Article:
The New Zealand aid programme recently finished equipping fishermen in Niue and Kiribati with electronic locator beacons.
"While we got off to a slow start, it was hard to get good engagement, but now I think we are making real progress. Both with the regulators and with the communities and the fishermen that we're working with," says the New Zealand Aid Programme's David Weinstein.
Maritime Cook Islands chief executive officer Glenn Armstrong says “a number” of emergency position-indicating radio beacon stations (EPIRBS) have been activated in Cook Islands waters over the last five years.
“Certainly there have been a couple of yachts that have got into difficulty in the Cook Islands zone that have been rescued,” says Armstrong.
“New Zealand Rescue Coordination Centre call us for identification of the vessel. Most of these turn out to be false alarms and no search and rescue is carried out.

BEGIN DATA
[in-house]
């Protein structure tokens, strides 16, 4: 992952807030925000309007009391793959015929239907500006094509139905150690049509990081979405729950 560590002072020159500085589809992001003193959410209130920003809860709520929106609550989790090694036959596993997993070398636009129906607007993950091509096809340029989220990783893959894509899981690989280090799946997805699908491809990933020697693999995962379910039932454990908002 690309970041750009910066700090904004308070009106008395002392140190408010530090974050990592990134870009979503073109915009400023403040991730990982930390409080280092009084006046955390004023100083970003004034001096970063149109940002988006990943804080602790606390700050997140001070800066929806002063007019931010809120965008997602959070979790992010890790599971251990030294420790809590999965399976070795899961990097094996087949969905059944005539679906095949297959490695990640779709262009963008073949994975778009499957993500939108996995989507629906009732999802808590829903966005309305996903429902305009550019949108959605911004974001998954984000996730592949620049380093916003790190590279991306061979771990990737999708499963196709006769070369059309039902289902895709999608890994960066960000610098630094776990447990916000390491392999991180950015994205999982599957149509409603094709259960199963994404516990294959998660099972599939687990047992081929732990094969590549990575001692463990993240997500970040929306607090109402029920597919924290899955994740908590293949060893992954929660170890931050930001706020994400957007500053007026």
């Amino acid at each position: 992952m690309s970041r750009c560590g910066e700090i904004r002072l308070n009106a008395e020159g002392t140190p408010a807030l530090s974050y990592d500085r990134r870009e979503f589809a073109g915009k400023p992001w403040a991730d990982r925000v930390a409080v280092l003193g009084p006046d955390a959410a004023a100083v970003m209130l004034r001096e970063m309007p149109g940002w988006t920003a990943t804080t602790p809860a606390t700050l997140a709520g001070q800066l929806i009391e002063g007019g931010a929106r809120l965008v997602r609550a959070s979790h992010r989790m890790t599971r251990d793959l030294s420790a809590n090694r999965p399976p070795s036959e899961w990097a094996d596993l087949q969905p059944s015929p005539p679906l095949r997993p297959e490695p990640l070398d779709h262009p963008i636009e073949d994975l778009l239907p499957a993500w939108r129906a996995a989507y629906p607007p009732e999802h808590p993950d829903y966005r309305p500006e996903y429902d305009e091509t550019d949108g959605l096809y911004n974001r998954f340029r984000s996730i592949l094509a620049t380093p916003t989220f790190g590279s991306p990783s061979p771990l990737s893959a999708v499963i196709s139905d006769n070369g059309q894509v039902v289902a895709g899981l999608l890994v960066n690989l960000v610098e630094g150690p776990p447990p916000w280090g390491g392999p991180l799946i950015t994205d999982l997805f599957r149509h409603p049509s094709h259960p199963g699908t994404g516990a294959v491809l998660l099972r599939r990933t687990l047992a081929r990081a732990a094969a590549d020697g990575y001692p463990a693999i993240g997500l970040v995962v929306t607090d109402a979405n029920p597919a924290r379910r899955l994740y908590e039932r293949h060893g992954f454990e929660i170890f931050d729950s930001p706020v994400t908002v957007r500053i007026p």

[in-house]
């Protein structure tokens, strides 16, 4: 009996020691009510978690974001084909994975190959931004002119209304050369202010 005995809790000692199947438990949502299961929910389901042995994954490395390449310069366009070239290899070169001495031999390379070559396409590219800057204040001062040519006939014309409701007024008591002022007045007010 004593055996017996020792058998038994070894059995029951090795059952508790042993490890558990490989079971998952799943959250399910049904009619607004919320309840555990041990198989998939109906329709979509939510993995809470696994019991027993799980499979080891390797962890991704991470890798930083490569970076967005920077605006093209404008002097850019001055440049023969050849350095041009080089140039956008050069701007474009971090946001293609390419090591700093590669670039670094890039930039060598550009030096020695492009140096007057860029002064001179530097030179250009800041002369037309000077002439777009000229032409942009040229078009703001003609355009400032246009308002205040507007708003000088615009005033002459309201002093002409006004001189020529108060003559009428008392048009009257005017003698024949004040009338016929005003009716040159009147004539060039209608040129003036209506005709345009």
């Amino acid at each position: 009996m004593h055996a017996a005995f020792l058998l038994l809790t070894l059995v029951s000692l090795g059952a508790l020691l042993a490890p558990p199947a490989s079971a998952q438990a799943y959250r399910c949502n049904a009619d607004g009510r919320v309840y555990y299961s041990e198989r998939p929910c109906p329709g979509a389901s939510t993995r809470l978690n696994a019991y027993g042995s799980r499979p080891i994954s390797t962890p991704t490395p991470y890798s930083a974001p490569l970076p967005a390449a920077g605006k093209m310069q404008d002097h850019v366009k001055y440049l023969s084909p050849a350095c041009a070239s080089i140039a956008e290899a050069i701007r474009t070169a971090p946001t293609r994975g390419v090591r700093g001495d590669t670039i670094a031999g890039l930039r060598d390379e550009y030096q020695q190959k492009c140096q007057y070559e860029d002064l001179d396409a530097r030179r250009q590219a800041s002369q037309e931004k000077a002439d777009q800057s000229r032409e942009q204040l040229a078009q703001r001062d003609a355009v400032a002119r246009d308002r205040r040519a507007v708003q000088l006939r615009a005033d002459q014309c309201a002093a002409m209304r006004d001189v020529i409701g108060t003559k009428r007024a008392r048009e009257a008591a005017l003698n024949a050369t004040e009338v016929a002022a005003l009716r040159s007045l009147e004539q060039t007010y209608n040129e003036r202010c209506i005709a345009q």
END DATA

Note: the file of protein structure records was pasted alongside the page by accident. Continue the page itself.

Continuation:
“We have lost a few vessels on various reefs – but no one has died or even been seriously injured.”
Latest figures from the New Zealand defence force show their aircraft spent over 200 hours searching the Pacific Ocean for fishing boats and other vessels between 2015 and 2016. Armstrong says EPIRBS help to locate people in distress and reduce the time and effort required to locate and assist people.
“If there were an incident away from Rarotonga, it could quickly develop into a major problem,” says Armstrong.
“There is a very big ocean and very few resources available to go and find and rescue people if they get into trouble.
The Royal New Zealand Air Force are the first responders and they have about a six-hour flight just to get to Rarotonga to refuel before they can begin their search.”
It was also announced earlier this month that the Cook Islands will receive more than 200 donated lifejackets, courtesy of Coastguard New Zealand’s Old4New Lifejacket Upgrade campaign.
Armstrong says the programme will ensure local boats, especially those operated by “artisanal” fishermen, will have access to proper life-saving equipment such as life jackets, life rafts, EPIRBS, and radios. He says this will ensure they can contact people on land and also other vessels at sea.
Most importantly, search and rescue teams will be able to quickly identify the vessel’s location.